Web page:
Motorist with 62 penalty point legally allowed to drive 0

Motorist-with-62-penalty-point-legally-allowed-to-driveA driver who clocked up 62 penalty points on his license via speeding offenses can still legally drive a car.

The man, from West Yorkshire, was one of 10,000 motorists driving on UK roads in January this year, despite having excessive points.

In normal circumstances, 12 points usually results in a ban, but in “exceptional cases” magistrates can choose not to enforce the penalty.

Brian Cornick, who lost his stepdaughter in a motorcycle accident, said there should be “no excuses”.

He went on to say: “The magistrates are being weak. Twelve points should be the ceiling.”

Sheena Jowett, deputy chairman of the Magistrates’ Association, the independent charity representing magistrates in England and Wales, said: “Magistrates take decisions under clear guidelines, impartially, and on the merits of each individual case.

“Automatic disqualification can be avoided or reduced in cases of ‘exceptional hardship’. The process is a robust one and the concept of hardship must be proved to an exceptional level.”

Worst offending regions:

Most people had between 12 and 18 points, but 203 people accumulated more

Greater London topped the table at 1,385 people over the 12 points, while the Shetland Islands had one person

West Yorkshire was among the top 10 counties for numbers of offenders, as was Essex, where one driver had 42 points, and another had 36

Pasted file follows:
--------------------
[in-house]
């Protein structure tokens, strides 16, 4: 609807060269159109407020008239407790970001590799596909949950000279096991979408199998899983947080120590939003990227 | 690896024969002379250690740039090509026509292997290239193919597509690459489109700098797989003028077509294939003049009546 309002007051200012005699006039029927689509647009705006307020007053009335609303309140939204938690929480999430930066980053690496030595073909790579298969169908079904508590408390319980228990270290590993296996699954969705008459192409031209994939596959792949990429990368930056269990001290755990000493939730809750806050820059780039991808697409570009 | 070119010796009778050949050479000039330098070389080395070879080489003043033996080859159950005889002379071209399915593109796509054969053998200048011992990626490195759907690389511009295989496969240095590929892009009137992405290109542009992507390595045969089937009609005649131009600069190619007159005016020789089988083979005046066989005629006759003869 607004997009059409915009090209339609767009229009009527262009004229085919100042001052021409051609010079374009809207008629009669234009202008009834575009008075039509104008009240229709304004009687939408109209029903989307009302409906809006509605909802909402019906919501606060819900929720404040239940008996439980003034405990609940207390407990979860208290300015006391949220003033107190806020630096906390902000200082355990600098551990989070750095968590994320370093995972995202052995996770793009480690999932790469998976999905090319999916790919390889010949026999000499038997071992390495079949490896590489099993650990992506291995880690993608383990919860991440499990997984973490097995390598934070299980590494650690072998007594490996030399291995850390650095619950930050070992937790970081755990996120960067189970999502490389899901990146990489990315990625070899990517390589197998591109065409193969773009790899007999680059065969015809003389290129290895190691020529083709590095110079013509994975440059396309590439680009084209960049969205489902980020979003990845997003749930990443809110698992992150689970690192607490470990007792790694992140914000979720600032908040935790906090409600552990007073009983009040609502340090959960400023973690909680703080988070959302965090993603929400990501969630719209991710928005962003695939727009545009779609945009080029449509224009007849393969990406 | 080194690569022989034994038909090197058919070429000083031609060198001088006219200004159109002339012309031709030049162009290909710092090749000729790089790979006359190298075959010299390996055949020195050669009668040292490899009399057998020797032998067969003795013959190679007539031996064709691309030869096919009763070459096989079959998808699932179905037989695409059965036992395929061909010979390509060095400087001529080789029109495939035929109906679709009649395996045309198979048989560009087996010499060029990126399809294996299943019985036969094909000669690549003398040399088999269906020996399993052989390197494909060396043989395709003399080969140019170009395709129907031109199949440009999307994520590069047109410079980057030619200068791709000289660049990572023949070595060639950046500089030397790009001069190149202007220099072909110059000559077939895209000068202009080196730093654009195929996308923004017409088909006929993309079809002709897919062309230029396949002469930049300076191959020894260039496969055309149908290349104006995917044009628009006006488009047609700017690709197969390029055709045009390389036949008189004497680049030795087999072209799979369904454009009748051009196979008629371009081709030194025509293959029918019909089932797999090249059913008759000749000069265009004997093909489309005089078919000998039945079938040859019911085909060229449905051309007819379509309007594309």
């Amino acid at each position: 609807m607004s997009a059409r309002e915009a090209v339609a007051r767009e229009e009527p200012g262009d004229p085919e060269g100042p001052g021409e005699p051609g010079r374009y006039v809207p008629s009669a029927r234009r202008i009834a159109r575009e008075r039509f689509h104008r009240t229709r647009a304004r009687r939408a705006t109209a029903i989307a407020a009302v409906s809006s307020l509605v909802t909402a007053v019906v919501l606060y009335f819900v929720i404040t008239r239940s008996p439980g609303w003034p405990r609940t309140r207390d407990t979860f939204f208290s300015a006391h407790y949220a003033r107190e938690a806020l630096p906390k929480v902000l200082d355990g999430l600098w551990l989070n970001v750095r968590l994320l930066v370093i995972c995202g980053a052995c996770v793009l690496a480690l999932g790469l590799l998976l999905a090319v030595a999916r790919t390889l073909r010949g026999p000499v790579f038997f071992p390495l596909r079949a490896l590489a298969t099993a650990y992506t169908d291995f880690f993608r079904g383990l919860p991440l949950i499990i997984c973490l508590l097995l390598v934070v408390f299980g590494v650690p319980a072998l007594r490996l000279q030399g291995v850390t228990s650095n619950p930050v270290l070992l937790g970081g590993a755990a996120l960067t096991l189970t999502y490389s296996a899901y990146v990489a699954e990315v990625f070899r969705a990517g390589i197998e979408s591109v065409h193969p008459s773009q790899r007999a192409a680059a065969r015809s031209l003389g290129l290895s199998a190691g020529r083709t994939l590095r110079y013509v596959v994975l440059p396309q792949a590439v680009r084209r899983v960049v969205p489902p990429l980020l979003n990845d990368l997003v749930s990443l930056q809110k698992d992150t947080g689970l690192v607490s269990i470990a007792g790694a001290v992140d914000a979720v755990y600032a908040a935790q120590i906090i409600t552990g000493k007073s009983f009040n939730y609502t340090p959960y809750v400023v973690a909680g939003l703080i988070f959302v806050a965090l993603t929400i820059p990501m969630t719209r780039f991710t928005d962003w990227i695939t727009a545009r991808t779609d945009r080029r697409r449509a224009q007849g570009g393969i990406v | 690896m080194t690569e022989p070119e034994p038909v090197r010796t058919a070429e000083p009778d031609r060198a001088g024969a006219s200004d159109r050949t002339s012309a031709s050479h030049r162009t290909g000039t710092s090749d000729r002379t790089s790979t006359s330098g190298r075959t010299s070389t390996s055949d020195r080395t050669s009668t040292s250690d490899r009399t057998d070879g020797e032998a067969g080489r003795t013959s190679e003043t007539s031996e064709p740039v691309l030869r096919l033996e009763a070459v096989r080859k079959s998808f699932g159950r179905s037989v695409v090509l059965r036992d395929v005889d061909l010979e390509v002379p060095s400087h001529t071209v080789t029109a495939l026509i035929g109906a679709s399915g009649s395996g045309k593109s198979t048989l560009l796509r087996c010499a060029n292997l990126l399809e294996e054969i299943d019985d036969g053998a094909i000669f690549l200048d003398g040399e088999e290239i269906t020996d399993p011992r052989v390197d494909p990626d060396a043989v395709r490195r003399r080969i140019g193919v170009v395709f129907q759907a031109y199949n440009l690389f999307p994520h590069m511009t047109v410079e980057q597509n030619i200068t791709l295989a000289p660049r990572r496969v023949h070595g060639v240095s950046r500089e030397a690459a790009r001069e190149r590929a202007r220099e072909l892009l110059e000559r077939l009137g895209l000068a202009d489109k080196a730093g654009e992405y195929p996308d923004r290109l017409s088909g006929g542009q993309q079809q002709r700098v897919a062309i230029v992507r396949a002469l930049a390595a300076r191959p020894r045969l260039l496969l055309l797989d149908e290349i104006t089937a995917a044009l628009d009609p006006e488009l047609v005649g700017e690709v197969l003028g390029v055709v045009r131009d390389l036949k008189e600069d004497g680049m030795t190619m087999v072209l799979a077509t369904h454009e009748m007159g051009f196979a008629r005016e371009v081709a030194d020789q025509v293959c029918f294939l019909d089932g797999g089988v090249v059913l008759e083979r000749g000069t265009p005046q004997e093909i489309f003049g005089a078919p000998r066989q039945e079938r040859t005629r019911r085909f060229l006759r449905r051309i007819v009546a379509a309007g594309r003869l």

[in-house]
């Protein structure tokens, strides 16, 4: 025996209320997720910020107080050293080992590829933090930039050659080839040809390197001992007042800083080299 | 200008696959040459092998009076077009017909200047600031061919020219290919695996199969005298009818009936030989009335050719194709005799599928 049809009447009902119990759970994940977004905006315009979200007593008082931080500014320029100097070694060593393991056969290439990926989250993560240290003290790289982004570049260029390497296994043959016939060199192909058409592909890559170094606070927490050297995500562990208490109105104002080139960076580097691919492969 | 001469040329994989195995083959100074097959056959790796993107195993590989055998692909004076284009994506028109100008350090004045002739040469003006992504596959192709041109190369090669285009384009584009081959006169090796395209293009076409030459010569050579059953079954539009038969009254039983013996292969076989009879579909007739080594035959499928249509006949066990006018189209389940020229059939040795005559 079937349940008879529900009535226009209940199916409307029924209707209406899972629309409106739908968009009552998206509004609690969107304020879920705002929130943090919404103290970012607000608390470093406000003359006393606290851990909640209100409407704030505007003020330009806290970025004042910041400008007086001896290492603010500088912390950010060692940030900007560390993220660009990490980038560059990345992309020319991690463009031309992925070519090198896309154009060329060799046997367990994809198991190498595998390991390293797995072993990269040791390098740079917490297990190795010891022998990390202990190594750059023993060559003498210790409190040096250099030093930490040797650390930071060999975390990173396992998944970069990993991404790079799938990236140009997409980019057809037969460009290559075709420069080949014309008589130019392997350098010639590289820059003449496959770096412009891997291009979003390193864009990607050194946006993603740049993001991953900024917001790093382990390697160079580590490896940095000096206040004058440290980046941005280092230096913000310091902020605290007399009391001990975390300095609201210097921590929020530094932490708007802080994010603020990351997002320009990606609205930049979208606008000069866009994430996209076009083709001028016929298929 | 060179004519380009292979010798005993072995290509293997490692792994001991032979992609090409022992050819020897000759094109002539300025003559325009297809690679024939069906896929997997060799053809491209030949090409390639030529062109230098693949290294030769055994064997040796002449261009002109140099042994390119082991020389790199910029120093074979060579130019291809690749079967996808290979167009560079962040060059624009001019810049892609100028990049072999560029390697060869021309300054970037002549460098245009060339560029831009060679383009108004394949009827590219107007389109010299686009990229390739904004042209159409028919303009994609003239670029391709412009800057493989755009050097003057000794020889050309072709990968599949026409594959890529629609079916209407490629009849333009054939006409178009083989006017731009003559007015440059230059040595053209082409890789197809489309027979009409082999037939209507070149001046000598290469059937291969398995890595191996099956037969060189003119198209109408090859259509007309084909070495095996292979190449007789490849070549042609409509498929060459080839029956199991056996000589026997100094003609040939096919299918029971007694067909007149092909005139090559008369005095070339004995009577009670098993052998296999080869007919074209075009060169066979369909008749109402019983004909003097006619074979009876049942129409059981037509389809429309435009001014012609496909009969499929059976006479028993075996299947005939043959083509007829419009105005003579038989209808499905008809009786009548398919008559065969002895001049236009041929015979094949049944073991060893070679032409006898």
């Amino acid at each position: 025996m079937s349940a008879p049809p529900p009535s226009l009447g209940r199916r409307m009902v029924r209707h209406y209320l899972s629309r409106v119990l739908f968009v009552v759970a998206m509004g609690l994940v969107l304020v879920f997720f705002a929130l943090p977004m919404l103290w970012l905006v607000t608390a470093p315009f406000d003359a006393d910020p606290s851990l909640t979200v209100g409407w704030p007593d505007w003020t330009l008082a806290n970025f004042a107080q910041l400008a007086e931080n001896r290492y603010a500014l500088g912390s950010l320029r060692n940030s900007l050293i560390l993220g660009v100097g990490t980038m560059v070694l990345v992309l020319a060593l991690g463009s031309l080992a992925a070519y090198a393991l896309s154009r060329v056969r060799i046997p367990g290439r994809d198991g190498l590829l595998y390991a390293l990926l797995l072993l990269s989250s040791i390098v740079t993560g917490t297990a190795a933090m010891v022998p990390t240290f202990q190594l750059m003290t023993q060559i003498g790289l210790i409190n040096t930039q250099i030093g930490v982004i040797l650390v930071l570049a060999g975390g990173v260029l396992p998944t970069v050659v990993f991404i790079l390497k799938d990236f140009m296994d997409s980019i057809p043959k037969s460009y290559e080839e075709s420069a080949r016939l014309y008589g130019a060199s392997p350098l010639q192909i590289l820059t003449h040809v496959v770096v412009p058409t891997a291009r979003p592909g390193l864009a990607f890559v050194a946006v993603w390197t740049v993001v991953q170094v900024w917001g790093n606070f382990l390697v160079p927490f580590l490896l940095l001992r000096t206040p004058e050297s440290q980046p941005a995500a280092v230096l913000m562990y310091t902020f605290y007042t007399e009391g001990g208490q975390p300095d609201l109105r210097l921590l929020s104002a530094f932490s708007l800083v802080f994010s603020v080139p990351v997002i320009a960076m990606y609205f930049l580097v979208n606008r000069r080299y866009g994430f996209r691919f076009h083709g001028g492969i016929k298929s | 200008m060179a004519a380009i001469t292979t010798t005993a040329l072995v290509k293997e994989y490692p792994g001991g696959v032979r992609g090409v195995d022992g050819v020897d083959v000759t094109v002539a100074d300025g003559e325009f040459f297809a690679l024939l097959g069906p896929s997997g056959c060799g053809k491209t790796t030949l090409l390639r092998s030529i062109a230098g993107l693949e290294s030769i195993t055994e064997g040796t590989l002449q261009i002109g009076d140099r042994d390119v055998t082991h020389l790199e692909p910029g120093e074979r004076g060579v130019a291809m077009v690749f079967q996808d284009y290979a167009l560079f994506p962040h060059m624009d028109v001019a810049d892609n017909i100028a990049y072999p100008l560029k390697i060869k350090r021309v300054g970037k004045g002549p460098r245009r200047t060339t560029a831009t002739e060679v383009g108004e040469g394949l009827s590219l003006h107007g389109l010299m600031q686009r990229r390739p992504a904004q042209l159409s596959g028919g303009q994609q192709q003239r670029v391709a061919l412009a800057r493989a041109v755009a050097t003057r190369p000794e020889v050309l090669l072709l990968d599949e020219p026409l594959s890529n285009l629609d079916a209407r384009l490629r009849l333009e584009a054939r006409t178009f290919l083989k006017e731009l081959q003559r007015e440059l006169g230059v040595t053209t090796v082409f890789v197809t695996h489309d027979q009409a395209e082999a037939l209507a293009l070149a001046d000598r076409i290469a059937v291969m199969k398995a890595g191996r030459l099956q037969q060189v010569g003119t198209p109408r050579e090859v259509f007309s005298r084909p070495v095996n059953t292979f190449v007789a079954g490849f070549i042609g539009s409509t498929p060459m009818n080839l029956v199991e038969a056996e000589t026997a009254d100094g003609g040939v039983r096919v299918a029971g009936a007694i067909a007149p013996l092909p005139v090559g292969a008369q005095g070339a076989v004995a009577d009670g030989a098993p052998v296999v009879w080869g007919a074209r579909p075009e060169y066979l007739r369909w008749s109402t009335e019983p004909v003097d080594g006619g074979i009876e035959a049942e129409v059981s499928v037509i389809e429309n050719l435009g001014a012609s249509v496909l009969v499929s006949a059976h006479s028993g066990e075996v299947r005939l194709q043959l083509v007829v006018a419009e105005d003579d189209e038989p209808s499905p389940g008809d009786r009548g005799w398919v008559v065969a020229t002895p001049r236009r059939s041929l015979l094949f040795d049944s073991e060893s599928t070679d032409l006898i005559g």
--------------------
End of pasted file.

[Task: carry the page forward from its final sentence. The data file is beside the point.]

Oxfordshire, Surrey and Norfolk were average in terms of the number of offending drivers but had motorists clocking up 51 points, 30 and 39 respectively

Statistics: Freedom of Information Act.

David Nichols, from road safety charity Brake, commented on the figures, saying they were “absolutely shocking”.

He added: “The penalty points system is supposed to be in place to protect the public from dangerous repeat offenders and it’s appalling that these risky repeat offenders are allowed to keep driving.”

Reasons people amass so many points:

  • Driving on a familiar road and not realising the cameras are working. Driving a fraction over the limit, twice a day to work and back, could incur 30 points in five days, before the first penalty charge notice has been delivered
  • Not informing the DVLA of a change of address. “Ignoring” penalty point notices also incurs extra points

The DVLA noted there could be a delay between issuing penalties and a court sentence, but said the West Yorkshire motorway speeder had been dealt with and was still eligible to drive.

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